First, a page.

Prevalence of BRCA1/BRCA2 mutations in a Brazilian population sample at-risk for hereditary breast cancer and characterization of its genetic ancestry
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Gabriela C. Fernandes1,*, Rodrigo A.D. Michelli2,*, Henrique C.R. Galvão2,*, André E. Paula1, Rui Pereira3,4, Carlos E. Andrade2, Paula S. Felicio5, Cristiano P. Souza2, Deise R.P. Mendes1, Sahlua Volc2, Gustavo N. Berardinelli1, Rebeca S. Grasel2, Cristina S. Sabato1, Danilo V. Viana2, José Carlos Machado4, José Luis Costa4, Edmundo C. Mauad2,6, Cristovam Scapulatempo-Neto1,5,7, Banu Arun8, Rui M. Reis1,2,5,9,10, Edenir I. Palmero1,2,5,11
1Center of Molecular Diagnosis, Barretos Cancer Hospital, Barretos, São Paulo, Brazil
2Oncogenetics Department, Barretos Cancer Hospital, Barretos, São Paulo, Brazil
3Institute of Research and Innovation in Health, University of Porto, Porto, Portugal
4Institute of Molecular Pathology and Immunology at the University of Porto (IPATIMUP), Porto, Portugal
5Molecular Oncology Research Center, Barretos Cancer Hospital, Barretos, São Paulo, Brazil
6Prevention Department, Barretos Cancer Hospital, Barretos, São Paulo, Brazil
7Pathology Department, Barretos Cancer Hospital, Barretos, São Paulo, Brazil
8MD Anderson Cancer Center, Houston, Texas, USA
9Life and Health Sciences Research Institute (ICVS), Health Sciences School, University of Minho, Braga, Portugal
10ICVS/3B’s-PT Government Associate Laboratory, Braga/Guimarães, Portugal
11Barretos School of Health Sciences, Dr. Paulo Prata–FACISB, São Paulo, Brazil
*These authors contributed equally to this work
Edenir I. Palmero, email: [email protected]
Keywords: hereditary breast cancer, BRCA1/BRCA2 mutation profile in Brazil, genetic ancestry, HBOC in brazil, c.5266dupC prevalence in brazil
Received: April 04, 2016 Accepted: October 01, 2016 Published: October 12, 2016
Background: There are very few data about the mutational profile of families at-risk for hereditary breast and ovarian cancer (HBOC) from Latin America (LA) and especially from Brazil, the largest and most populated country in LA.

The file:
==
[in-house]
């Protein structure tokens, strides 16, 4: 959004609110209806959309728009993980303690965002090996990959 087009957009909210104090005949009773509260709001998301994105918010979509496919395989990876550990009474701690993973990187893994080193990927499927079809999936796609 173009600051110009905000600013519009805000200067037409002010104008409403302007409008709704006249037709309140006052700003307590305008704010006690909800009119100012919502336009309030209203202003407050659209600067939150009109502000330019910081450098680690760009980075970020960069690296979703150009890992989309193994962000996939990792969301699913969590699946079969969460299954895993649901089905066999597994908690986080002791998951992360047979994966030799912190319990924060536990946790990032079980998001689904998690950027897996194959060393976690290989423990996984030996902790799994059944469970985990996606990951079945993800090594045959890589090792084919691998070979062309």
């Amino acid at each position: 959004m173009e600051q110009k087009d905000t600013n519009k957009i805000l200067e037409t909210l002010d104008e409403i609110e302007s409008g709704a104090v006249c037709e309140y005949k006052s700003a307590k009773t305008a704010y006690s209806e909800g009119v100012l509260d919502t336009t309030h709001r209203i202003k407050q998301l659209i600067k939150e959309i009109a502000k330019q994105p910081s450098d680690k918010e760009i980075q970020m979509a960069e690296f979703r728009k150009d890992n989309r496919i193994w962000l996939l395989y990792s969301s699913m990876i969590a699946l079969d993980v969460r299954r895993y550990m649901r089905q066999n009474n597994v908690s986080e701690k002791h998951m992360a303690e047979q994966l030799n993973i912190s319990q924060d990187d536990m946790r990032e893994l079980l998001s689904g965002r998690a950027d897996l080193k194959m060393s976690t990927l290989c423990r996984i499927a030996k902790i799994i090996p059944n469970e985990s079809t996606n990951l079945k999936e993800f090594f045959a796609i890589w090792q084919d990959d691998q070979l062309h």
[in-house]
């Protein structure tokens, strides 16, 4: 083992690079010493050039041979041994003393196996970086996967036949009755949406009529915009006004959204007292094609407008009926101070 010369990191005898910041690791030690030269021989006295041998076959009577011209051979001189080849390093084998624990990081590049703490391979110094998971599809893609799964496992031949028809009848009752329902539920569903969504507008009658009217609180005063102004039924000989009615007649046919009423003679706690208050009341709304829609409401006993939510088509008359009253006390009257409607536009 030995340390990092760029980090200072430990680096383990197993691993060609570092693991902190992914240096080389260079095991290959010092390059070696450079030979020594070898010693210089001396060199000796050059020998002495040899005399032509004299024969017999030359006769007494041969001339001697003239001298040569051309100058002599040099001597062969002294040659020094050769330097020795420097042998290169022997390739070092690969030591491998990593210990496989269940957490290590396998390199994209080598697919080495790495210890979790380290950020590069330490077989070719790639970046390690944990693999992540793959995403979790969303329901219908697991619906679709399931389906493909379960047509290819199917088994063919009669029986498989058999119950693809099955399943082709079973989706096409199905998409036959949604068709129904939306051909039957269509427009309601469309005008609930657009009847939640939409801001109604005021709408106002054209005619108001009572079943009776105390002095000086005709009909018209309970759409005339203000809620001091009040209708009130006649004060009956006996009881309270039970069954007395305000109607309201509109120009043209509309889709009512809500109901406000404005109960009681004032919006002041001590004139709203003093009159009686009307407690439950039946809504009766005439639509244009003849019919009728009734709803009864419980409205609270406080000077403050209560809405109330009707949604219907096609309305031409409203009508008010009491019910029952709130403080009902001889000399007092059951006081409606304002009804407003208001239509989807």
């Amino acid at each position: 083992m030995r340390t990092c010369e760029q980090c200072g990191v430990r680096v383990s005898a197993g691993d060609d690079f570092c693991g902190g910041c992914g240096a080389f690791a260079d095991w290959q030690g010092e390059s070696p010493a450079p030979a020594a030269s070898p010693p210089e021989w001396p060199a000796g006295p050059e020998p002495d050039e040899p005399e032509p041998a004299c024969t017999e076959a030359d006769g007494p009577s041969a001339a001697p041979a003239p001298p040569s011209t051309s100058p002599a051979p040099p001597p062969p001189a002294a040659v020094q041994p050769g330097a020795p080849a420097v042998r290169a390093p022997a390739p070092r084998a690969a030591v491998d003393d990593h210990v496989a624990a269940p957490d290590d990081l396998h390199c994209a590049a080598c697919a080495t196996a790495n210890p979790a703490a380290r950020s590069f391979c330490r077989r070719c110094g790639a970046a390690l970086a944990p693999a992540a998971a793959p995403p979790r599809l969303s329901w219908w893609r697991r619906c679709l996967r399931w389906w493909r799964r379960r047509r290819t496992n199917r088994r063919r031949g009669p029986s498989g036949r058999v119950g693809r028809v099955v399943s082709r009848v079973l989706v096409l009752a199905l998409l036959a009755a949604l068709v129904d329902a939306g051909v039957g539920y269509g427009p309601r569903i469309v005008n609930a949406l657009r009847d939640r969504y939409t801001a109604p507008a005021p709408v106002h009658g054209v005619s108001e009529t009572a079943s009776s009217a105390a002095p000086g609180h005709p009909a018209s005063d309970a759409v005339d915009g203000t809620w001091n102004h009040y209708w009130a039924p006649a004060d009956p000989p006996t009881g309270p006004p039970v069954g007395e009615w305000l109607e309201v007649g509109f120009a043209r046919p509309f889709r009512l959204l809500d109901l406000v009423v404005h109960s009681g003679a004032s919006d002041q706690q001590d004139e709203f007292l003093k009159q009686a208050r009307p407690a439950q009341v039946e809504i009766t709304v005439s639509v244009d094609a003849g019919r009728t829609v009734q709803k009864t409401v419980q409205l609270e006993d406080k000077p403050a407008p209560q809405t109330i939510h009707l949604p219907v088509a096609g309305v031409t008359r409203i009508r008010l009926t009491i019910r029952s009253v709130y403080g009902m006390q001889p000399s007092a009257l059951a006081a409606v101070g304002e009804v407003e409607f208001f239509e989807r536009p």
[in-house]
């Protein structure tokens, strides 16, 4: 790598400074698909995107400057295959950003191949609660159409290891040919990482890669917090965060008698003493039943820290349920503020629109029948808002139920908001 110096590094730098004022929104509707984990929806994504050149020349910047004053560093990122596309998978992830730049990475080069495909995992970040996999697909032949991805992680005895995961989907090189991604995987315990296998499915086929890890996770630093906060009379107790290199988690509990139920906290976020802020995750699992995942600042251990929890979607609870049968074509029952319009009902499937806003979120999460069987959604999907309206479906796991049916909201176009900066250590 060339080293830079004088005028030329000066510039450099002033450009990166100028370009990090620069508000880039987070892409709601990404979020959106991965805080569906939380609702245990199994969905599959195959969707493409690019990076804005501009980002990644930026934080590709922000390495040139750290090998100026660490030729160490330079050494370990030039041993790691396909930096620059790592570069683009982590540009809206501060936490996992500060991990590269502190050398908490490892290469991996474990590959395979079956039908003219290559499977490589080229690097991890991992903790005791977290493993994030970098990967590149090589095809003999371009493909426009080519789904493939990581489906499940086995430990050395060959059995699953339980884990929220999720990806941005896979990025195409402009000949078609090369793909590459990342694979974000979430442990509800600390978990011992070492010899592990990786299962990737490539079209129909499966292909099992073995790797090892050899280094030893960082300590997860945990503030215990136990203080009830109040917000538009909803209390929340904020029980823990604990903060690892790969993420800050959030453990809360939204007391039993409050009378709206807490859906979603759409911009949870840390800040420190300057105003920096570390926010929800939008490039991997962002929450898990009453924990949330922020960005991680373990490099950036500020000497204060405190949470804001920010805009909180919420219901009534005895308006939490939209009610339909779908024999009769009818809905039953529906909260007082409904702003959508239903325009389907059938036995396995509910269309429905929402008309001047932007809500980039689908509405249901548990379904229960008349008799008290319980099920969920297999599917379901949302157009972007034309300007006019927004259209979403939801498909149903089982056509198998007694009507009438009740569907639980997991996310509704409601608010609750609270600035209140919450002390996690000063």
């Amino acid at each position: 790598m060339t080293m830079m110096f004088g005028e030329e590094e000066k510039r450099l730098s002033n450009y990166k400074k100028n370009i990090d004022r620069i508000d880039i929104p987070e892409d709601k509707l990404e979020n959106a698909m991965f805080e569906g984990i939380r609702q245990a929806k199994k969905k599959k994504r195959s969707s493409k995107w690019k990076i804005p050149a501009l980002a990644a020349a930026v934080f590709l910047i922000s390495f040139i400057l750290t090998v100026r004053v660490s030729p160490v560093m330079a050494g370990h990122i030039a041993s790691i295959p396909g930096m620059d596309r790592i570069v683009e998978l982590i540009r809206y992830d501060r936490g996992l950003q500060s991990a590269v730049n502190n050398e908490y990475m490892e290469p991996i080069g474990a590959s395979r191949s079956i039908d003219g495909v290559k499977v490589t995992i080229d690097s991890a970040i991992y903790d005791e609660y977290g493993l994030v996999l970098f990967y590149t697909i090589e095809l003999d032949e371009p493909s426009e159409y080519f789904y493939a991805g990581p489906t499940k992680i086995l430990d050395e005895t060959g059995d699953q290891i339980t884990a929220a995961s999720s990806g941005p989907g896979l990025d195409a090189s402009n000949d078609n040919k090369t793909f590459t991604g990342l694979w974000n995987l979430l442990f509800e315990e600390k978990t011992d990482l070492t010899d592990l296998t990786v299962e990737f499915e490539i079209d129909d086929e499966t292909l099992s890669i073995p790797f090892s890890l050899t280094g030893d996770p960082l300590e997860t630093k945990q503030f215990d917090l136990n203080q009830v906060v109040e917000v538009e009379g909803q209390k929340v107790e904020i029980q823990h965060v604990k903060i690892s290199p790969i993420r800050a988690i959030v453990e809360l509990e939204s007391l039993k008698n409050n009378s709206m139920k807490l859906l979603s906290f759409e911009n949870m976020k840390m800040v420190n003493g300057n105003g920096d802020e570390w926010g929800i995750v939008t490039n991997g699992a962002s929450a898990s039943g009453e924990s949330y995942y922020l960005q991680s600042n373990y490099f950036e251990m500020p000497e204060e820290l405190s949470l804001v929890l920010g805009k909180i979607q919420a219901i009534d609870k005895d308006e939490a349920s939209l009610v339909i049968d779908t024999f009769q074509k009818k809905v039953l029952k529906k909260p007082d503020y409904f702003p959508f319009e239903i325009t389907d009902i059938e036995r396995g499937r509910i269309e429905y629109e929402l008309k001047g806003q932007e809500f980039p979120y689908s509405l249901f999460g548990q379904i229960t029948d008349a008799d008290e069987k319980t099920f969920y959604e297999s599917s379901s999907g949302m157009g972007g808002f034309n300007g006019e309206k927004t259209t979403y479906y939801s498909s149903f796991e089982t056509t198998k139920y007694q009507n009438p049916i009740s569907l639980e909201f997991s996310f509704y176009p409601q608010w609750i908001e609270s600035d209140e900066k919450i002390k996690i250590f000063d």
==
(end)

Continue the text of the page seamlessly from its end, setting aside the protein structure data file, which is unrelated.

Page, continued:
Results: Of the 349 probands analyzed, 21.5% were BRCA1/BRCA2 mutated, 65.3% at BRCA1 and 34.7% at BRCA2 gene. The mutation c.5266dupC (former 5382insC) was the most frequent alteration, representing 36.7% of the BRCA1 mutations and 24.0% of all mutations identified. Together with the BRCA1 c.3331_3334delCAAG mutation, these mutations constitutes about 35% of the identified mutations and more than 50% of the BRCA1 pathogenic mutations. Interestingly, six new mutations were identified. Additionally, 39 out of the 44 pathogenic mutations identified were not previously reported in the Brazilian population. Besides, 36 different variants of unknown significance (VUS) were identified. Regarding ancestry, average ancestry proportions were 70.6% European, 14.5% African, 8.0% Native American and 6.8% East Asian.
Materials and methods: This study characterized 349 Brazilian families at-risk for HBOC regarding their germline BRCA1/BRCA2 status and genetic ancestry.
Conclusions: This is the largest report of BRCA1/BRCA2 assessment in an at-risk HBOC Brazilian population. We identified 21.5% of patients harboring BRCA1/BRCA2 mutations and characterized the genetic ancestry of a sample group at-risk for hereditary breast cancer showing once again how admixed is the Brazilian population. No association was found between genetic ancestry and mutational status. The knowledge of the mutational profile in a population can contribute to the definition of more cost-effective strategies for the identification of HBOC families.
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